So this is how it feels to be slowly roasted. I said to myself as the heat of the sun was slowly beating down on my exposed skin, biting, scorching, as our rented pumpboat, locally called lampitaw in Ilocano almost arrived, after nine hours at sea.
I was on assignment in Calayan Island in the Babuyanes and in between, I got to enjoy this piece of paradise this part of the Philippines. Nine hours, four hours more than the usual pumpboat trip thanx to a defective engine that saw us cruising at around 10 KM/HR on a fine sunny day, a calm sea and just great weather. It’s no fun. It’s no joke and it was just freakin’ exasperating. Not even my excitement of finally coming to these fabled group of islands in the Babuyanes can make me smile anymore. I was just so bored and helpless. We all were.
I wasn’t really prepared for the type of vessel that we have to ride on. It was more for small cargo for small islands and not for people. Passengers are there only as an afterthought. Only did I realize when we were already at the vessel and started to sail, after waiting two hours for the high tide, that I was left out in the open as we made our way out of the mouth of the Kabikungan River, to be roasted slowly.
The trapal, heavy canvass, that acted as the roofing was too small for all of us and I offered the seat, only good for four to the ladies and the PAGASA weatherman. Bummer. I left my patadyong, a smaller sarong, in my backpack which was loaded at the bottom. Unreachable. I was wearing my TNF100 singlet, a cap and shorts and left nothing to rely on but what I already have. No sunscreen and no recourse but to enjoy the view.
Darn picturesque, stunning, perfect view of the blue sky, the deep blue sea and pieces of terra firma (but not terra incognita) as our vessel passed, cruising slowly. For a few minutes, I was entertained and regaled with stories and at other times, fell sleepy and fighting drowsiness lest I fall unceremoniously into the waters and my dignity with it.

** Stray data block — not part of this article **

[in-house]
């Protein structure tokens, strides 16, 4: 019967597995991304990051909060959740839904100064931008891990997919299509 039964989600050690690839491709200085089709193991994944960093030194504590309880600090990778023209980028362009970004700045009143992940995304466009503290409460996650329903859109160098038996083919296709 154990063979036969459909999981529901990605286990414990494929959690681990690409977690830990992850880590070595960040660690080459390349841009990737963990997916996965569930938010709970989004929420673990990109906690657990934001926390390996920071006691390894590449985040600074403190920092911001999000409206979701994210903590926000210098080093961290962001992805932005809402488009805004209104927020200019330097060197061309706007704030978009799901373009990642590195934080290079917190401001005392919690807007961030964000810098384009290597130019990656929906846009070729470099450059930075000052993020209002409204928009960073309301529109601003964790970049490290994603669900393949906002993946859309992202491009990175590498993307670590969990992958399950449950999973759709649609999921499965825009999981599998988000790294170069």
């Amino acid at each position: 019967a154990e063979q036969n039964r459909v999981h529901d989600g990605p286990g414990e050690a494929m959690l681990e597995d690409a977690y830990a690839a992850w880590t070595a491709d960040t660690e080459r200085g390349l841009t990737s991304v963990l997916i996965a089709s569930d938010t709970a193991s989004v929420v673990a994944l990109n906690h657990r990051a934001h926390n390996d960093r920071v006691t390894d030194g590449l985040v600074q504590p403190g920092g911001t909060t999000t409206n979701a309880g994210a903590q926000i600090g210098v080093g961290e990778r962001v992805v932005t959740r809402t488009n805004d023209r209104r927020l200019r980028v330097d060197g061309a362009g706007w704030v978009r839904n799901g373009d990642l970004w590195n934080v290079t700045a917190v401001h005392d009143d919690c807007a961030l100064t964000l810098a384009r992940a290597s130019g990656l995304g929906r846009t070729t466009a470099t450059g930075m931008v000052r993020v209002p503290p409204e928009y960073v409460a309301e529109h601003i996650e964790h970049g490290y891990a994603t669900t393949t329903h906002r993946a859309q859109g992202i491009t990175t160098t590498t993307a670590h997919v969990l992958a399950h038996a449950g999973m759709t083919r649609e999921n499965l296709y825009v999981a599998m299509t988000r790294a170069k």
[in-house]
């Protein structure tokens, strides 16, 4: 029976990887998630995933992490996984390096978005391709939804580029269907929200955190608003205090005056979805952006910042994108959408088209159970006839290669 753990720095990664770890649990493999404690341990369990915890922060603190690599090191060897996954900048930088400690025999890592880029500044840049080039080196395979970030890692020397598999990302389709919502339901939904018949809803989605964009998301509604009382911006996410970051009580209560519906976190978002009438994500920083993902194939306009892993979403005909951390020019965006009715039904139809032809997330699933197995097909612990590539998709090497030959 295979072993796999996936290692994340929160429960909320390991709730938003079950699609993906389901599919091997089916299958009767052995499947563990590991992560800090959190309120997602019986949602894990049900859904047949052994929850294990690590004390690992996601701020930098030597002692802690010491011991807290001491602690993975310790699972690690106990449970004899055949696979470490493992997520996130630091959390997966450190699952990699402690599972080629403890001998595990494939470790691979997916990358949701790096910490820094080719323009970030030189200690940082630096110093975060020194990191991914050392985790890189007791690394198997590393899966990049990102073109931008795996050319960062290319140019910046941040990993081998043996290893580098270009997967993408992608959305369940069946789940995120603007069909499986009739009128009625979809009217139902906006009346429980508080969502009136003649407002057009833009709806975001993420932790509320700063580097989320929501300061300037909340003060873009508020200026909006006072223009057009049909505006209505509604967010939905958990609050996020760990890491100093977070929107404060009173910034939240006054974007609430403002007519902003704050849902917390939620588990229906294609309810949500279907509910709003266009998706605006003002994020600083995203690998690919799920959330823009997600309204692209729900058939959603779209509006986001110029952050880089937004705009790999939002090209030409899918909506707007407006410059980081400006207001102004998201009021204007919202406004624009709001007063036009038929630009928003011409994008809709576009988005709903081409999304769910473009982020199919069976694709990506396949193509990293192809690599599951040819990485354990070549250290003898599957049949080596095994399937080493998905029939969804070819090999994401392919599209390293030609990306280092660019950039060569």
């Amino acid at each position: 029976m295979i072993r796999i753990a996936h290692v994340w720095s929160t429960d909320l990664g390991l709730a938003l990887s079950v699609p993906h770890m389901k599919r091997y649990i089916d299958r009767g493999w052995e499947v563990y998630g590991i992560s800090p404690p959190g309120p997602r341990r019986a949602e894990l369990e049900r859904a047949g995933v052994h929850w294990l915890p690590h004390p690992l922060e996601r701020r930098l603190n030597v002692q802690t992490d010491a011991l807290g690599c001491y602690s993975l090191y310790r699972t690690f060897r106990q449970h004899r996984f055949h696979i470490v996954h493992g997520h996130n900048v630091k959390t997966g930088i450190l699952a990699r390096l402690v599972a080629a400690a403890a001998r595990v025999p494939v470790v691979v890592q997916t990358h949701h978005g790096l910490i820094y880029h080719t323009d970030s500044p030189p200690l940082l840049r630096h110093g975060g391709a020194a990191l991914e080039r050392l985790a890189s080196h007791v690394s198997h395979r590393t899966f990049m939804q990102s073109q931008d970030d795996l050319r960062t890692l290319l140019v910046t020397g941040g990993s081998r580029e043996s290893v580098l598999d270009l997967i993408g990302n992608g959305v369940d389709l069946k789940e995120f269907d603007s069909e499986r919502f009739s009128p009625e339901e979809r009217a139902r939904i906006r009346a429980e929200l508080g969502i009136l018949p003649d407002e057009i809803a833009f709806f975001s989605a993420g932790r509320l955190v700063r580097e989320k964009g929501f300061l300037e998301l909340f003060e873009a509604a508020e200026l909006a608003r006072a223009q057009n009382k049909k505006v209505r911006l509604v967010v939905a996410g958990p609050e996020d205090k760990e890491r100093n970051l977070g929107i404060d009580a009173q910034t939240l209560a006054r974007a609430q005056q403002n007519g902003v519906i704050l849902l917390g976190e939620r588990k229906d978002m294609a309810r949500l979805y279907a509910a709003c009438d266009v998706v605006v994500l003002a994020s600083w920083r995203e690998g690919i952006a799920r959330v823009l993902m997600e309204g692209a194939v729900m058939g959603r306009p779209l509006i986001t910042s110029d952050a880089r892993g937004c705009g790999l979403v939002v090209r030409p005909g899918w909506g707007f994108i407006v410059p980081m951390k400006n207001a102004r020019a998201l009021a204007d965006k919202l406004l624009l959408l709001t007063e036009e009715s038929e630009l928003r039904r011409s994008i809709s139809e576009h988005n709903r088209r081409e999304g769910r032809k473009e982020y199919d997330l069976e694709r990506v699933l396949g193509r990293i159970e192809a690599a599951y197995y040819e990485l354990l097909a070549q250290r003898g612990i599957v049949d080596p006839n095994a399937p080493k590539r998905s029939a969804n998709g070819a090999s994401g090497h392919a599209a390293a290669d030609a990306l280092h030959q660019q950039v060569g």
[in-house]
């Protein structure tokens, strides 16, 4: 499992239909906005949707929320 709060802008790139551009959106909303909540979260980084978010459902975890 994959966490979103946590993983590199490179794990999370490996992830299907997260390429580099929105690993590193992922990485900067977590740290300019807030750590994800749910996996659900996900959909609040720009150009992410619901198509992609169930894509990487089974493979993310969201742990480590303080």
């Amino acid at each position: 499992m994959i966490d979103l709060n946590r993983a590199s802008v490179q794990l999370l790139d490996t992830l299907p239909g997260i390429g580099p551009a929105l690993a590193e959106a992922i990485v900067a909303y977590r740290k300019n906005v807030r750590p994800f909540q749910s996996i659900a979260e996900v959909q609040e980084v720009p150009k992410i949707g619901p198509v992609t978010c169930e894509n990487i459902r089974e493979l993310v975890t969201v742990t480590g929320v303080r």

And just as we already passed between the three islands that form the Fuga group, the boat’s pilot decided to remove the tarp that covered some of us and further exposing us to the sun.
Its almost eight hours into the journey. Dalupiri Island was behind us and the sight of Calayan from the distance is causing us excitement as the prospect of reaching our destination was just overwhelming. But unfortunately, the vessel just chugged slowly.
By this time, my back is aching. No hard surface to lean on during the entire trip, unless I lie, sprawled over bottles of Pop Cola. So close yet so far.
Almost there and my exposed skin was already reddening. If I were the pig and basted with oil from time to time during the journey, I would have become lechon with all the crispiness of its skin. But I wasn’t. Instead, a warm sensation has been bugging me from time to time and the burnt part was becoming sore.
Land was coming closer and closer. The steeply inclined coastline strewn with pieces of polished shells and corals was coming into view and the vessel’s crew was already guiding it safely until, alas, we docked and we all heaved a sigh of relief.